After a couple of days watching Mardi Gras royalty and street revelers parade past my condo overlooking St. Charles Avenue, I’m ready to step into the bead-strewn streets myself. It feels like a daring move, even though I once was a Mardi Gras queen competing for beads by day, thrilled to be in the thick of it. I agree to meet one of my daughters and her family a mile up The Avenue.
When Saturday meeting day comes, I walk along the streetcar tracks, weaving through the street revelers, a family troupe dressed as spotted Dalmatians on one side, a bevy of girls in rainbow tutus on the other, and Miss Piggy dancing with a fleecy alligator just ahead. I thread through folding chairs, ladders rigged with kids’ seats, coolers, tent canopies, and littered beer cans, through the smell of beer, grilled hot dogs, corn on the cob, and cotton candy.
Being on the street is a world apart from watching the crowds pass by from my condo. Down here I catch the street revelers’ party spirit much more easily. It seems as if everyone around me is feeling the radiance of this bright sunny day—with or without beer. (Beer is synonymous with New Orleans party time—something it’s taken me years to come to terms with.) The street is dotted with bright shiny beads, mostly purple, gold, and green, the official carnival colors.
Kids and grownups stretch out their arms to the maskers on the float, calling “Throw me something, Mistuh,” the street revelers’ mantra. Fascinated and curious, almost as if I’m experiencing this familiar Mardi Gras tradition for the first time, I make my way slowly through the crowd. I’m sweating by the time I reach my daughter and her family and friends under an open tent complete with water, beer, coke, wines, sandwiches, red beans and rice—my favorite, a dish I make whether I’m living in Seattle or New Orleans!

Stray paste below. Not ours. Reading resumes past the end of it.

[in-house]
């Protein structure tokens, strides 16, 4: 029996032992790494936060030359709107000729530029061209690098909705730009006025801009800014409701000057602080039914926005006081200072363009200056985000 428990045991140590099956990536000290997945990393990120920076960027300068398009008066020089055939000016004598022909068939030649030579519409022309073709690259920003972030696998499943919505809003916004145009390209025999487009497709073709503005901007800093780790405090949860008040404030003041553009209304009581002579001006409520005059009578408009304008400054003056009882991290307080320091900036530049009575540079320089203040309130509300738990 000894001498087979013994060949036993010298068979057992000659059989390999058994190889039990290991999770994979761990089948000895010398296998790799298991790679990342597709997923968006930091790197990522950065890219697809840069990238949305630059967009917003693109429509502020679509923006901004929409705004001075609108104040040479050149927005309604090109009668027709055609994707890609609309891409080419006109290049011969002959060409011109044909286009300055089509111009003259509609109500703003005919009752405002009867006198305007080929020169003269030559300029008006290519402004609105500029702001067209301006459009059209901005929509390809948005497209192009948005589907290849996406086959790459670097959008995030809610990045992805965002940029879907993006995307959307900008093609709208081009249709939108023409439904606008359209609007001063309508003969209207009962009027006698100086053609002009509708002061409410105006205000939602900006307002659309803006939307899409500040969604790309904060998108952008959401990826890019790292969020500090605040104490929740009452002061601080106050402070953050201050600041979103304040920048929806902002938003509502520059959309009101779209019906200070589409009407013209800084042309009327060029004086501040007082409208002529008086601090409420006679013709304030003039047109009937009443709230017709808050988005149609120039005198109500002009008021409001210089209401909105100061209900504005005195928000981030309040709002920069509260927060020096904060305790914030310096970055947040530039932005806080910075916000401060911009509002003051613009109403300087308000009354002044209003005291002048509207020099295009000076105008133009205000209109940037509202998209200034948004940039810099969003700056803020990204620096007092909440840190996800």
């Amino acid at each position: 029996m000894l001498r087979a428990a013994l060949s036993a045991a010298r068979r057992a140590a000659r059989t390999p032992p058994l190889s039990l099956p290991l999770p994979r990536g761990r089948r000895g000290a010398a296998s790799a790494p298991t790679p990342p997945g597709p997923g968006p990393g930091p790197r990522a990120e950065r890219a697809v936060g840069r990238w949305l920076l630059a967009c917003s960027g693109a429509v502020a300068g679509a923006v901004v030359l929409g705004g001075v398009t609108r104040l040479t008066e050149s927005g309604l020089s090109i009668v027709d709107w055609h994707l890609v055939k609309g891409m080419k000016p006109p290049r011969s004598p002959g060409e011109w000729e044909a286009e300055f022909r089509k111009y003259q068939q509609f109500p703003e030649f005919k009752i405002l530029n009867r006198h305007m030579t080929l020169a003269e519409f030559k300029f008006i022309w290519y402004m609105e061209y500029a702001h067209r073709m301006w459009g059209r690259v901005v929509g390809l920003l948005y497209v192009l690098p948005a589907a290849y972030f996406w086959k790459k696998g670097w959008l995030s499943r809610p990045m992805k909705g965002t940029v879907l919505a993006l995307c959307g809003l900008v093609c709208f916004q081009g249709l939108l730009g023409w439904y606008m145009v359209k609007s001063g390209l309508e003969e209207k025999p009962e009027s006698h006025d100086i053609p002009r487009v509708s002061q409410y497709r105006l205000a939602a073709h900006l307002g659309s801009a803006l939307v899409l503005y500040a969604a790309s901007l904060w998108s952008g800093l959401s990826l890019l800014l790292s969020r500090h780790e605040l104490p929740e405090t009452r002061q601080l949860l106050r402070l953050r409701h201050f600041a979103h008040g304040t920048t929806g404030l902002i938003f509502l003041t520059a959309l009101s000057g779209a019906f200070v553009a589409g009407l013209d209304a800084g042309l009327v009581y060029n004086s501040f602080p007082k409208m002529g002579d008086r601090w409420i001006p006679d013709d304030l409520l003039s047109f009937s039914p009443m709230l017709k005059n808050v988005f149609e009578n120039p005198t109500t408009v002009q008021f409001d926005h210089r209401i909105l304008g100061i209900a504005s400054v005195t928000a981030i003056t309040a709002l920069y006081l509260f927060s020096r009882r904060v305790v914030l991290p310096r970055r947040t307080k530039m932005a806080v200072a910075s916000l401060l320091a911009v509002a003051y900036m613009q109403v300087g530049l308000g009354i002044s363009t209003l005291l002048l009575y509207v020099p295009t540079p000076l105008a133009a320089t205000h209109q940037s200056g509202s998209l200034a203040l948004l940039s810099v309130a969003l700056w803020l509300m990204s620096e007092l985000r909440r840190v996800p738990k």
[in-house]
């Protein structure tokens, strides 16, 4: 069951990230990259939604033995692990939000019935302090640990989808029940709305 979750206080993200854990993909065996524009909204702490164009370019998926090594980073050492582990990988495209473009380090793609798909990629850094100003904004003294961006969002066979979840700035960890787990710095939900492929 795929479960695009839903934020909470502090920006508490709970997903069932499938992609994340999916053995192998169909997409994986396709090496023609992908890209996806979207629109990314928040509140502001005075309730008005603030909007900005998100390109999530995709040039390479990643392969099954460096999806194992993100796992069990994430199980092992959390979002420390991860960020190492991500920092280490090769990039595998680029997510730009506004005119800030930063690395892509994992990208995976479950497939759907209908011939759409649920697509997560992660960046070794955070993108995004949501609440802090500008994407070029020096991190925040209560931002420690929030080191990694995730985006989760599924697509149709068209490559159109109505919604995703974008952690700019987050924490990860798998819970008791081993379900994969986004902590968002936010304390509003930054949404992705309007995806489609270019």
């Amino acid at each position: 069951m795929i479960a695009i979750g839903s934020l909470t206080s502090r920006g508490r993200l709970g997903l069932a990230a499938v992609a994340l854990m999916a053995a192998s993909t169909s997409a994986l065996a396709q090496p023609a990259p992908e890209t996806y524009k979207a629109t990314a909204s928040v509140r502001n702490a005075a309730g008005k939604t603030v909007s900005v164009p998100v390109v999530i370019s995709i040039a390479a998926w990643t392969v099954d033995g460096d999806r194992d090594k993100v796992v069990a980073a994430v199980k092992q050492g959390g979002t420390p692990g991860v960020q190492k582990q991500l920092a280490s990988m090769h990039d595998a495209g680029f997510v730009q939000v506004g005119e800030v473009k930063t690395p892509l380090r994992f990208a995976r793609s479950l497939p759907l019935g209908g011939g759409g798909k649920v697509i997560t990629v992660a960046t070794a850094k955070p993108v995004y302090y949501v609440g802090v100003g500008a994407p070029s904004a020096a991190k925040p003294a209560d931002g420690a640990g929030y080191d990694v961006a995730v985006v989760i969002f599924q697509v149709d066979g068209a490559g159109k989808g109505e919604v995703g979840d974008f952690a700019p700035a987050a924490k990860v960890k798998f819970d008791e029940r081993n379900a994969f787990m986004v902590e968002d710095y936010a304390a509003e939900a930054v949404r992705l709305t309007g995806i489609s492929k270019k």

After a helping of red beans and some socializing I’m on my way home, back down St Charles Avenue, maneuvering through noisy groups having their own parties in the middle of The Avenue. The street’s alive with color—so intense it’s almost overwhelming. Everyone’s wearing purple, gold, and green shirts, skirts, tights, hats, flowers. In the street revelers’ spirit!
By the time I make it home, I’m wearied by so much excitement and joy. I throw myself onto the sofa to recover, but five minutes later I hear the St. Augustine Band passing by, one of my favorite Mardi Gras bands from the 1980s and 90s. I bounce up to peer down at them. They play really loud! Even up here, I can feel the tubas, trombones, trumpets, flutes, cymbals, and drums vibrating in my ears, my bones!
After they pass, I settle down for a nap, only to be wakened by the sound of more drums. The Druids are approaching! It’s dark now, but I can make out men and a few women dressed as ancient characters, including a Druid queen. This is new for me! In all my years of participating in and watching krewes, I’ve never seen the Mystic Krewe of the Druids. What other new experiences are on the way for me?
Stay tuned for the women’s krewes! The Women’s Movement of the 1960s and 1970s has left its mark on Mardi Gras.